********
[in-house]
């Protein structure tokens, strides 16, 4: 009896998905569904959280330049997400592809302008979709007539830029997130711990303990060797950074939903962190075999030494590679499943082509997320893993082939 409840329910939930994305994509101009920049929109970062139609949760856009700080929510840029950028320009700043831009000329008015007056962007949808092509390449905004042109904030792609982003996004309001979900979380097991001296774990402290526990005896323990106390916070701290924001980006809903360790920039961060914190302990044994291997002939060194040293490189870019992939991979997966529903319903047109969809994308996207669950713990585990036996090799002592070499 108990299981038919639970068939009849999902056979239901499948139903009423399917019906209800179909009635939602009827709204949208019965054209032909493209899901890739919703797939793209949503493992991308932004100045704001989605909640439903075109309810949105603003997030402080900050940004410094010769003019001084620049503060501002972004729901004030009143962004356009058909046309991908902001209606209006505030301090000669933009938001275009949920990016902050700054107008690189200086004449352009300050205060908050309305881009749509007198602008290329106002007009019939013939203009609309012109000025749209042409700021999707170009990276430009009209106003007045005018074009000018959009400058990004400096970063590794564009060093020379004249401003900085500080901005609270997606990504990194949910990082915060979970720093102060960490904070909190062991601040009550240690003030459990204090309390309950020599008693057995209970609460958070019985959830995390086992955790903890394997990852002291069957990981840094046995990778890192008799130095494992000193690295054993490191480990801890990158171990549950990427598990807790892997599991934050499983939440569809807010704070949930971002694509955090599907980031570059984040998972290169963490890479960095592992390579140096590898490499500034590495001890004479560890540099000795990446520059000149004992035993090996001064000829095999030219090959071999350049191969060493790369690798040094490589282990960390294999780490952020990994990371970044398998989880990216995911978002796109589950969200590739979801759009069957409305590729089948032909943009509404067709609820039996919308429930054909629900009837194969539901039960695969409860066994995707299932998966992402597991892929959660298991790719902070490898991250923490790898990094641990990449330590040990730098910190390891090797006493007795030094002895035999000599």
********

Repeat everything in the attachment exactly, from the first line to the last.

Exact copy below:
[in-house]
């Protein structure tokens, strides 16, 4: 009896998905569904959280330049997400592809302008979709007539830029997130711990303990060797950074939903962190075999030494590679499943082509997320893993082939 409840329910939930994305994509101009920049929109970062139609949760856009700080929510840029950028320009700043831009000329008015007056962007949808092509390449905004042109904030792609982003996004309001979900979380097991001296774990402290526990005896323990106390916070701290924001980006809903360790920039961060914190302990044994291997002939060194040293490189870019992939991979997966529903319903047109969809994308996207669950713990585990036996090799002592070499 108990299981038919639970068939009849999902056979239901499948139903009423399917019906209800179909009635939602009827709204949208019965054209032909493209899901890739919703797939793209949503493992991308932004100045704001989605909640439903075109309810949105603003997030402080900050940004410094010769003019001084620049503060501002972004729901004030009143962004356009058909046309991908902001209606209006505030301090000669933009938001275009949920990016902050700054107008690189200086004449352009300050205060908050309305881009749509007198602008290329106002007009019939013939203009609309012109000025749209042409700021999707170009990276430009009209106003007045005018074009000018959009400058990004400096970063590794564009060093020379004249401003900085500080901005609270997606990504990194949910990082915060979970720093102060960490904070909190062991601040009550240690003030459990204090309390309950020599008693057995209970609460958070019985959830995390086992955790903890394997990852002291069957990981840094046995990778890192008799130095494992000193690295054993490191480990801890990158171990549950990427598990807790892997599991934050499983939440569809807010704070949930971002694509955090599907980031570059984040998972290169963490890479960095592992390579140096590898490499500034590495001890004479560890540099000795990446520059000149004992035993090996001064000829095999030219090959071999350049191969060493790369690798040094490589282990960390294999780490952020990994990371970044398998989880990216995911978002796109589950969200590739979801759009069957409305590729089948032909943009509404067709609820039996919308429930054909629900009837194969539901039960695969409860066994995707299932998966992402597991892929959660298991790719902070490898991250923490790898990094641990990449330590040990730098910190390891090797006493007795030094002895035999000599």